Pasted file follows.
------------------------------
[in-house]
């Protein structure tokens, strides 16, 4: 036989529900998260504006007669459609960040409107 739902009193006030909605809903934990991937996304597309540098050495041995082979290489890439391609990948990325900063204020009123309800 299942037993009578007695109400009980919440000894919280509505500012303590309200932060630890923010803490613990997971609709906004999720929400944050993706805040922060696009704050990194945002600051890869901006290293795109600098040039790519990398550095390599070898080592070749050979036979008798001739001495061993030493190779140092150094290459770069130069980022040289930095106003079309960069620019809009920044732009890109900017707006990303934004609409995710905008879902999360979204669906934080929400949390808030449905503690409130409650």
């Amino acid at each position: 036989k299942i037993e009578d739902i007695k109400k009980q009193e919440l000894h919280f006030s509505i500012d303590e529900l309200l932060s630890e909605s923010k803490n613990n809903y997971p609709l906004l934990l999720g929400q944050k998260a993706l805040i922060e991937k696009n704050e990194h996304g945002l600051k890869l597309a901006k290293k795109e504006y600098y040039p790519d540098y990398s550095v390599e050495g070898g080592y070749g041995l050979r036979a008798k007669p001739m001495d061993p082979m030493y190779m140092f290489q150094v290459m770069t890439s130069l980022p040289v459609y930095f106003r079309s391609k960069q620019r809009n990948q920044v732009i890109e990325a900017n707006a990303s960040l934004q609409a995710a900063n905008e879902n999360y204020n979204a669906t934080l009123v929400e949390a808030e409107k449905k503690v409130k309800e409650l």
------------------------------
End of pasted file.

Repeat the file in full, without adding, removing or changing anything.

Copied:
[in-house]
């Protein structure tokens, strides 16, 4: 036989529900998260504006007669459609960040409107 739902009193006030909605809903934990991937996304597309540098050495041995082979290489890439391609990948990325900063204020009123309800 299942037993009578007695109400009980919440000894919280509505500012303590309200932060630890923010803490613990997971609709906004999720929400944050993706805040922060696009704050990194945002600051890869901006290293795109600098040039790519990398550095390599070898080592070749050979036979008798001739001495061993030493190779140092150094290459770069130069980022040289930095106003079309960069620019809009920044732009890109900017707006990303934004609409995710905008879902999360979204669906934080929400949390808030449905503690409130409650």
């Amino acid at each position: 036989k299942i037993e009578d739902i007695k109400k009980q009193e919440l000894h919280f006030s509505i500012d303590e529900l309200l932060s630890e909605s923010k803490n613990n809903y997971p609709l906004l934990l999720g929400q944050k998260a993706l805040i922060e991937k696009n704050e990194h996304g945002l600051k890869l597309a901006k290293k795109e504006y600098y040039p790519d540098y990398s550095v390599e050495g070898g080592y070749g041995l050979r036979a008798k007669p001739m001495d061993p082979m030493y190779m140092f290489q150094v290459m770069t890439s130069l980022p040289v459609y930095f106003r079309s391609k960069q620019r809009n990948q920044v732009i890109e990325a900017n707006a990303s960040l934004q609409a995710a900063n905008e879902n999360y204020n979204a669906t934080l009123v929400e949390a808030e409107k449905k503690v409130k309800e409650l």